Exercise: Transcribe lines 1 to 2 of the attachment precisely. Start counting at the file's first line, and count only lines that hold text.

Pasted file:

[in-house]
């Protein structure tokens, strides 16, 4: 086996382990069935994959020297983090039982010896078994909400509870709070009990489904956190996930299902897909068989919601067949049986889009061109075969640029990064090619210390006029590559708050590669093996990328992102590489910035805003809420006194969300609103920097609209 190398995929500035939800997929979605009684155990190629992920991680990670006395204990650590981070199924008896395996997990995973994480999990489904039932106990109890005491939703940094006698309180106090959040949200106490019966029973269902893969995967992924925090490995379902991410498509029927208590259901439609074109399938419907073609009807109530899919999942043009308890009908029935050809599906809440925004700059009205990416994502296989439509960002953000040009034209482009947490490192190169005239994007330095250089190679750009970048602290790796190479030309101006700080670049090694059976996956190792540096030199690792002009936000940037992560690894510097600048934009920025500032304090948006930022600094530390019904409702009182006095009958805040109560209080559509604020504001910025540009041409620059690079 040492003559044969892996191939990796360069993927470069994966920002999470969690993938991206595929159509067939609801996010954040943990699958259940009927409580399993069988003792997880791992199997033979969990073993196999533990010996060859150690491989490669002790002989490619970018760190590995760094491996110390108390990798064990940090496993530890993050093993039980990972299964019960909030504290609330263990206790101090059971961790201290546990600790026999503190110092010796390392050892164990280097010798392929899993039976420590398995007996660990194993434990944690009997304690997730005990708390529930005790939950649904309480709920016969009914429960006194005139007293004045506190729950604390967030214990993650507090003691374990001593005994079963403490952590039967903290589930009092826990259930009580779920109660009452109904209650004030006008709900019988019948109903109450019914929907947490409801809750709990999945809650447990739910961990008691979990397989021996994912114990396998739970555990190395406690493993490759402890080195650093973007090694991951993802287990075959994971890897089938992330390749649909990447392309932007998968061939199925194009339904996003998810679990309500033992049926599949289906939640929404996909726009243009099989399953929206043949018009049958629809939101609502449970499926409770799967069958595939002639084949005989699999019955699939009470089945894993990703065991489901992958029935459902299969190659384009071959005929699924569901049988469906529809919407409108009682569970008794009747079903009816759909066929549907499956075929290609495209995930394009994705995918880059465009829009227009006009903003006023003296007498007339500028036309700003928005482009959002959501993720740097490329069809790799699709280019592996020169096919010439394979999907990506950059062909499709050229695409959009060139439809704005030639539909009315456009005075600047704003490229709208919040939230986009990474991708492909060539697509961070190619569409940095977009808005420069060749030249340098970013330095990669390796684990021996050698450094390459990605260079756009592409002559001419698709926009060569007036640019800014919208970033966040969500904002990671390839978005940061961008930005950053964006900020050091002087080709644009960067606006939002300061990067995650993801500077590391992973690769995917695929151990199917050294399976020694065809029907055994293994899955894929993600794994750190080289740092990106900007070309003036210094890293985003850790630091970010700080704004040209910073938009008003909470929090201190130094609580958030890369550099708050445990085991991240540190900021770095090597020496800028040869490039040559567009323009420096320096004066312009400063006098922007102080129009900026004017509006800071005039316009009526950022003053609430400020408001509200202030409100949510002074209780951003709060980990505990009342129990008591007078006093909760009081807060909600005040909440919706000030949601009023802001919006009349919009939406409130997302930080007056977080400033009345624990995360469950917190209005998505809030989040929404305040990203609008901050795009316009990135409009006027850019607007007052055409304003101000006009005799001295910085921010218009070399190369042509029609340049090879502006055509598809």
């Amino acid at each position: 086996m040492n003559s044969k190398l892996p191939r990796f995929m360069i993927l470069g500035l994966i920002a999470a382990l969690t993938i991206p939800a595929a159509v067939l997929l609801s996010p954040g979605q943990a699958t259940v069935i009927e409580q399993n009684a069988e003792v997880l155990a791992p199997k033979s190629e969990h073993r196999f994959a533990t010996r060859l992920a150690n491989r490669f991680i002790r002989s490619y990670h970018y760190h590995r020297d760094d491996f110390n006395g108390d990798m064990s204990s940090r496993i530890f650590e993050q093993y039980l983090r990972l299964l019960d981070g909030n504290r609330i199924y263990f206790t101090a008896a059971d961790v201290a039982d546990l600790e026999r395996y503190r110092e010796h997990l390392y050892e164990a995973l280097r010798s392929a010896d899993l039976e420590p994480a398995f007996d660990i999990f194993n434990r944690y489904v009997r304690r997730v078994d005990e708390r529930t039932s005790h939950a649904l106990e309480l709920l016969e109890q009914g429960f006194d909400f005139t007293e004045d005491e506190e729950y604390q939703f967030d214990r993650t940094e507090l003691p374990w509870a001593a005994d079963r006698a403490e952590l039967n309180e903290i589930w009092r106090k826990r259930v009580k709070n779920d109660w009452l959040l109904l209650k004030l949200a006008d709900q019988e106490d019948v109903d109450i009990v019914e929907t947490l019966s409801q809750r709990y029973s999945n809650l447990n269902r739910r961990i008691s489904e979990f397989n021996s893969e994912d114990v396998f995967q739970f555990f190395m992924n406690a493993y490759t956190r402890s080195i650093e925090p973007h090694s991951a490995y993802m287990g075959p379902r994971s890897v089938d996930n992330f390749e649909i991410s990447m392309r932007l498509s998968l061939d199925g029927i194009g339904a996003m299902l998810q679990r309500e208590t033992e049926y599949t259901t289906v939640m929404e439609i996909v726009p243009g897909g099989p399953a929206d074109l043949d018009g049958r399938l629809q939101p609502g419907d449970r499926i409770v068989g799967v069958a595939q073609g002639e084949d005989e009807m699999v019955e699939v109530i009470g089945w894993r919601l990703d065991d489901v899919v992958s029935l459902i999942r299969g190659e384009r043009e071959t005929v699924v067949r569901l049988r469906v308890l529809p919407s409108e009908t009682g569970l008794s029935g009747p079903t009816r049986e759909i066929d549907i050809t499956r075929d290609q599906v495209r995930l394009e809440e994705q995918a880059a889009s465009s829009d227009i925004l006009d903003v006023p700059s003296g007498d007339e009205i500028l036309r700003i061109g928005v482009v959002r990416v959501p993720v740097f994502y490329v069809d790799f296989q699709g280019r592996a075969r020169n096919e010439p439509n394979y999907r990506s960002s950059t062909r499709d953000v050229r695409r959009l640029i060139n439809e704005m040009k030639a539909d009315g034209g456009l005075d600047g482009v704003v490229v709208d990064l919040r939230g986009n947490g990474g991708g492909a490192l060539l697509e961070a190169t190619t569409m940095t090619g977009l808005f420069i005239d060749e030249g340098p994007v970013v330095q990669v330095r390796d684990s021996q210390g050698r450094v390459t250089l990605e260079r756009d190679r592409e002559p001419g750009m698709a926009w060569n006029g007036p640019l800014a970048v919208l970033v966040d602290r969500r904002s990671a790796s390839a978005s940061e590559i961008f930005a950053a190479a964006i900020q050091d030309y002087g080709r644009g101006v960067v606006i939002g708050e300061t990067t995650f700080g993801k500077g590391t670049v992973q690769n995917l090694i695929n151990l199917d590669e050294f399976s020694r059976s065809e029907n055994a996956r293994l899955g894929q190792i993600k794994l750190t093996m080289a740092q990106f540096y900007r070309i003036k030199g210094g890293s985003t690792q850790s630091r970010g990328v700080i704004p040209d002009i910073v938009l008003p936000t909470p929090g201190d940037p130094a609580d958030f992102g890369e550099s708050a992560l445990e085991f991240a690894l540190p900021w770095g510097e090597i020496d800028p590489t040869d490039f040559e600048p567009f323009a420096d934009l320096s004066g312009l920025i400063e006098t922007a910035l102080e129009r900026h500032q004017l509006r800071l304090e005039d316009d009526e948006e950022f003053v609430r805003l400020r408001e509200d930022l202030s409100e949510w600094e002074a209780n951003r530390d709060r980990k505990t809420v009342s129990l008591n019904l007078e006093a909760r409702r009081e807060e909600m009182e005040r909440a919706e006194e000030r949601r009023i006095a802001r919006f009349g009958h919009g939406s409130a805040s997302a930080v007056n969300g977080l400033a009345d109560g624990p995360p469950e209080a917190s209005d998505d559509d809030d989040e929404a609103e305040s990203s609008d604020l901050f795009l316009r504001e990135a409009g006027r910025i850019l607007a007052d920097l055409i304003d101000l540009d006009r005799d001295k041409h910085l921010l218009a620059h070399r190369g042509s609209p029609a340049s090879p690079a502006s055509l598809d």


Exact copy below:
[in-house]
């Protein structure tokens, strides 16, 4: 086996382990069935994959020297983090039982010896078994909400509870709070009990489904956190996930299902897909068989919601067949049986889009061109075969640029990064090619210390006029590559708050590669093996990328992102590489910035805003809420006194969300609103920097609209 190398995929500035939800997929979605009684155990190629992920991680990670006395204990650590981070199924008896395996997990995973994480999990489904039932106990109890005491939703940094006698309180106090959040949200106490019966029973269902893969995967992924925090490995379902991410498509029927208590259901439609074109399938419907073609009807109530899919999942043009308890009908029935050809599906809440925004700059009205990416994502296989439509960002953000040009034209482009947490490192190169005239994007330095250089190679750009970048602290790796190479030309101006700080670049090694059976996956190792540096030199690792002009936000940037992560690894510097600048934009920025500032304090948006930022600094530390019904409702009182006095009958805040109560209080559509604020504001910025540009041409620059690079 040492003559044969892996191939990796360069993927470069994966920002999470969690993938991206595929159509067939609801996010954040943990699958259940009927409580399993069988003792997880791992199997033979969990073993196999533990010996060859150690491989490669002790002989490619970018760190590995760094491996110390108390990798064990940090496993530890993050093993039980990972299964019960909030504290609330263990206790101090059971961790201290546990600790026999503190110092010796390392050892164990280097010798392929899993039976420590398995007996660990194993434990944690009997304690997730005990708390529930005790939950649904309480709920016969009914429960006194005139007293004045506190729950604390967030214990993650507090003691374990001593005994079963403490952590039967903290589930009092826990259930009580779920109660009452109904209650004030006008709900019988019948109903109450019914929907947490409801809750709990999945809650447990739910961990008691979990397989021996994912114990396998739970555990190395406690493993490759402890080195650093973007090694991951993802287990075959994971890897089938992330390749649909990447392309932007998968061939199925194009339904996003998810679990309500033992049926599949289906939640929404996909726009243009099989399953929206043949018009049958629809939101609502449970499926409770799967069958595939002639084949005989699999019955699939009470089945894993990703065991489901992958029935459902299969190659384009071959005929699924569901049988469906529809919407409108009682569970008794009747079903009816759909066929549907499956075929290609495209995930394009994705995918880059465009829009227009006009903003006023003296007498007339500028036309700003928005482009959002959501993720740097490329069809790799699709280019592996020169096919010439394979999907990506950059062909499709050229695409959009060139439809704005030639539909009315456009005075600047704003490229709208919040939230986009990474991708492909060539697509961070190619569409940095977009808005420069060749030249340098970013330095990669390796684990021996050698450094390459990605260079756009592409002559001419698709926009060569007036640019800014919208970033966040969500904002990671390839978005940061961008930005950053964006900020050091002087080709644009960067606006939002300061990067995650993801500077590391992973690769995917695929151990199917050294399976020694065809029907055994293994899955894929993600794994750190080289740092990106900007070309003036210094890293985003850790630091970010700080704004040209910073938009008003909470929090201190130094609580958030890369550099708050445990085991991240540190900021770095090597020496800028040869490039040559567009323009420096320096004066312009400063006098922007102080129009900026004017509006800071005039316009009526950022003053609430400020408001509200202030409100949510002074209780951003709060980990505990009342129990008591007078006093909760009081807060909600005040909440919706000030949601009023802001919006009349919009939406409130997302930080007056977080400033009345624990995360469950917190209005998505809030989040929404305040990203609008901050795009316009990135409009006027850019607007007052055409304003101000006009005799001295910085921010218009070399190369042509029609340049090879502006055509598809």